Document Type


Date of Degree

Spring 2016

Degree Name

PhD (Doctor of Philosophy)

Degree In


First Advisor

John H. Freeman


Research concerning the development of learning and memory suggests that there are multiple memory systems. These systems differ in complexity, underlying neural substrates, and consequently, their developmental emergence. Pavlovian conditioning, and specifically eyeblink conditioning (EBC), allows researchers to investigate both simple and complex forms of learning and memory early in development. Delay EBC, which is considered a relatively simple form of learning, involves the association of a conditioned stimulus (CS) with an unconditioned stimulus (US). Research from our laboratory suggests that the emergence of delay EBC is dependent on the development of sensory input to the pontine nucleus. Trace EBC, a more complex form of learning, involves the association of a CS with a US over a stimulus-free trace interval. Due to its relatively late emergence, the developmental time course of trace EBC has been traditionally regarded as independent of sensory system development. Rather, it is the involvement of late-developing structures such as the hippocampus which is considered the principle limiting factor in the emergence of trace EBC.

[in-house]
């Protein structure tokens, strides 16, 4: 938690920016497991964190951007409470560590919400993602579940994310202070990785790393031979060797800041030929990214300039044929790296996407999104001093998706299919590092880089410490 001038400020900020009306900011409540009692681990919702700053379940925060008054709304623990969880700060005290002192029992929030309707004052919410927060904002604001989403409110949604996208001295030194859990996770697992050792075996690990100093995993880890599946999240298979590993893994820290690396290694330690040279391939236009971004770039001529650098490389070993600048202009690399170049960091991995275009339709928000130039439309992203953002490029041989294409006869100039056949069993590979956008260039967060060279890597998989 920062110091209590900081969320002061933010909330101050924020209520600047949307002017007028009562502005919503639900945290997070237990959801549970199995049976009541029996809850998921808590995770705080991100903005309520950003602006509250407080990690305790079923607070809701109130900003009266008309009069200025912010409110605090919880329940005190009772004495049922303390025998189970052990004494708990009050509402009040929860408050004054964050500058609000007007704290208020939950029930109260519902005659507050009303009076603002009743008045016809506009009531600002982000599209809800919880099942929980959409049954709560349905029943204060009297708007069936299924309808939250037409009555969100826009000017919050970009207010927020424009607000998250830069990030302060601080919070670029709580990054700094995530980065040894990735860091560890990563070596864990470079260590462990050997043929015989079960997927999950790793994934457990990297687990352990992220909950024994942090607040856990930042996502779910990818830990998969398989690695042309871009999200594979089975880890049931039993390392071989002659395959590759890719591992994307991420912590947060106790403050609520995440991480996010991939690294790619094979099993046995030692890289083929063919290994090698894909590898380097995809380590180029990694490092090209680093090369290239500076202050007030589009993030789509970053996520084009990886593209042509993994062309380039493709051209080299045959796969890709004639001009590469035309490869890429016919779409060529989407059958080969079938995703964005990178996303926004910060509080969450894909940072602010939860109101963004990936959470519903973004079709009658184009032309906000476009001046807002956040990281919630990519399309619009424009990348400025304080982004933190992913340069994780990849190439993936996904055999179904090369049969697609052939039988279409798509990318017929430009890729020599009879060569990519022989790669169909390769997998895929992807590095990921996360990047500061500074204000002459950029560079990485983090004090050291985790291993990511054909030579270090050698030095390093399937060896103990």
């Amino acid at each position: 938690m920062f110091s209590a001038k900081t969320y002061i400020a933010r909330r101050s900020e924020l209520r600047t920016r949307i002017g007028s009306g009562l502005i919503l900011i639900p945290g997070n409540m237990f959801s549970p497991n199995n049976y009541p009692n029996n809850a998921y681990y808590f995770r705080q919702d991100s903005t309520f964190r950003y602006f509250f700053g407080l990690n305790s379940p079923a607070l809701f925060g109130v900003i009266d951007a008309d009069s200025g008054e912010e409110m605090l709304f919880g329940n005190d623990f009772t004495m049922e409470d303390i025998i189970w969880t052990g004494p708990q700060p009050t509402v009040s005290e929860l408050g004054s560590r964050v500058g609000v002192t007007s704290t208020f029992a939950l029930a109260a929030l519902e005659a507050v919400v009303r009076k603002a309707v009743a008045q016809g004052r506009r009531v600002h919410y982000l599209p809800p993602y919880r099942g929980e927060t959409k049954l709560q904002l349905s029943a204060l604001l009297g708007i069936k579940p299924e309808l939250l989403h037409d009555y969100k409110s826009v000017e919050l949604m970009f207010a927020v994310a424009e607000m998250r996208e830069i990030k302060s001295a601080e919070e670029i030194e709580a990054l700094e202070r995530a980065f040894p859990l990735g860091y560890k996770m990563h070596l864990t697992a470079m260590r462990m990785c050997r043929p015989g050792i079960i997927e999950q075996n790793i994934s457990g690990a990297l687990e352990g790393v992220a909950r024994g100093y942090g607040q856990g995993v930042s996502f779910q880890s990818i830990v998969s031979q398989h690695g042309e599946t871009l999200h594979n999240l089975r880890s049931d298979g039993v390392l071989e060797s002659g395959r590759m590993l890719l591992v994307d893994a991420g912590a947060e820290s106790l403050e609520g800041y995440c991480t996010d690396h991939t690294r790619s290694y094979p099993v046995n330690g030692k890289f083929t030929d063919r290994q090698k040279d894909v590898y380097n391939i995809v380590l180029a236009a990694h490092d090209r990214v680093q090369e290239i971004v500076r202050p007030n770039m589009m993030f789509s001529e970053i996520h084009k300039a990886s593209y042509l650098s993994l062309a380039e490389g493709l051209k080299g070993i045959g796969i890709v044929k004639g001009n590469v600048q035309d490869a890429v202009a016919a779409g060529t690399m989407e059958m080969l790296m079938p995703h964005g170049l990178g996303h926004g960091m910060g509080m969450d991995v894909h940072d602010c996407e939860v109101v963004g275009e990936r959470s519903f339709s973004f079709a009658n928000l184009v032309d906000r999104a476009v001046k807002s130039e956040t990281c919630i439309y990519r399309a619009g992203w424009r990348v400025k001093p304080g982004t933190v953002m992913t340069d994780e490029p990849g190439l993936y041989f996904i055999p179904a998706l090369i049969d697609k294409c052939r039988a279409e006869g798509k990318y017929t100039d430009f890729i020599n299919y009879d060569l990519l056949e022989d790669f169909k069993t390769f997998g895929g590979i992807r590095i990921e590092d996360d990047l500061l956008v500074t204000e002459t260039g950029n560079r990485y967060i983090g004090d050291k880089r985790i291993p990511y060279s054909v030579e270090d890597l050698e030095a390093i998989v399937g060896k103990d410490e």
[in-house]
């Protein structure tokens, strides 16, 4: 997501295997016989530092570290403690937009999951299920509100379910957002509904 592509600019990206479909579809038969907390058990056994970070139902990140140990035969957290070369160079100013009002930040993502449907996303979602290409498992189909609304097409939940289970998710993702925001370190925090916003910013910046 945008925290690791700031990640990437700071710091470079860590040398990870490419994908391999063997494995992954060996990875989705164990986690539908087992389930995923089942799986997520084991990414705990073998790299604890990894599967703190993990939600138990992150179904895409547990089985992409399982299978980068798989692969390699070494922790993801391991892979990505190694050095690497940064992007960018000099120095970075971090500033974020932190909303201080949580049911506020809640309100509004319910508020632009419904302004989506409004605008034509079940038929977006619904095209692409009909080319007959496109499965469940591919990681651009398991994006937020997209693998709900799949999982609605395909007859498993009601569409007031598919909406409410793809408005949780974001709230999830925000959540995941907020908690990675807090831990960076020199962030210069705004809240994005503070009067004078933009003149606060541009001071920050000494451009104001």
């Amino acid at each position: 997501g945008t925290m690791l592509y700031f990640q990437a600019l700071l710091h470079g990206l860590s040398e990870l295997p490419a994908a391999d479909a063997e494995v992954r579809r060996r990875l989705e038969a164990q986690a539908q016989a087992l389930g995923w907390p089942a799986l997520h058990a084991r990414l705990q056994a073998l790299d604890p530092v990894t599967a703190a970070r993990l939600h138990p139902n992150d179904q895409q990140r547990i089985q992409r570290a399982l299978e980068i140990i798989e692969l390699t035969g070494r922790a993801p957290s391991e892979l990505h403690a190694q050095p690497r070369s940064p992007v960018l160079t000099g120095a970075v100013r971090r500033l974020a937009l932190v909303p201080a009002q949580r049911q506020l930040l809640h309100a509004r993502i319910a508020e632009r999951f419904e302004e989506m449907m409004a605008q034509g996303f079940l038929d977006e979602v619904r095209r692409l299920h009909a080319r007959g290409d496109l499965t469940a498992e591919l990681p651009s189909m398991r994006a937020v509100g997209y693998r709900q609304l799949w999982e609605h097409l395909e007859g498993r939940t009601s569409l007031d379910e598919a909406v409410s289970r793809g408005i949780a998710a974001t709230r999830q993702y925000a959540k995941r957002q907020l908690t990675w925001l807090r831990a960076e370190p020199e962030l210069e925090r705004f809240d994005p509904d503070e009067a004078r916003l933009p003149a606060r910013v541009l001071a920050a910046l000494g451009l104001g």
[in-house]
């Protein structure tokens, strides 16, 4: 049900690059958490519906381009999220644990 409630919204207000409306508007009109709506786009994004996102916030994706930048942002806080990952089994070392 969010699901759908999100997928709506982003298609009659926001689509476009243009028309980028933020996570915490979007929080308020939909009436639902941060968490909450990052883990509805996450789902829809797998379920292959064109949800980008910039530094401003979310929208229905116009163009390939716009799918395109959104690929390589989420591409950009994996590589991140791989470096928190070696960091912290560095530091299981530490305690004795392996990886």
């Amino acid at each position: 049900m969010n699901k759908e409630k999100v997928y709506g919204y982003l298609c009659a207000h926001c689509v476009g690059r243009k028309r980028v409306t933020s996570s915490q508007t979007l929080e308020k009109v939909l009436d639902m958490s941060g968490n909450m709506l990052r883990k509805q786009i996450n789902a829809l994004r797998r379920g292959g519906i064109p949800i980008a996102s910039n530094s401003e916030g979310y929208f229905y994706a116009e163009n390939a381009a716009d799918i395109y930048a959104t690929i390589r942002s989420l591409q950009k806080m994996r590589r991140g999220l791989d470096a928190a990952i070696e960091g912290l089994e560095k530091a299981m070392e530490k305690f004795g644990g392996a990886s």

The current collection of studies investigates the developmental emergence of delay and trace conditioning. We found that both delay and trace conditioning are facilitated by using an early-developing somatosensory CS. This suggests that the sensory system development plays a role in even late-developing trace EBC. Moreover, hippocampal CA1 neuronal activity shows increased responsiveness in even very young animals when trained with an early-developing somatosensory CS compared to those trained with a tone CS. Combined, these data suggest that both hippocampal and sensory system development may play key roles in the developmental emergence of learning.


development, eyeblink conditioning, hippocampus, learning, sensory development


ix, 111 pages


Includes bibliographical references (pages 103-111).


Copyright © 2016 Mary Goldsberry-Troyer

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Psychology Commons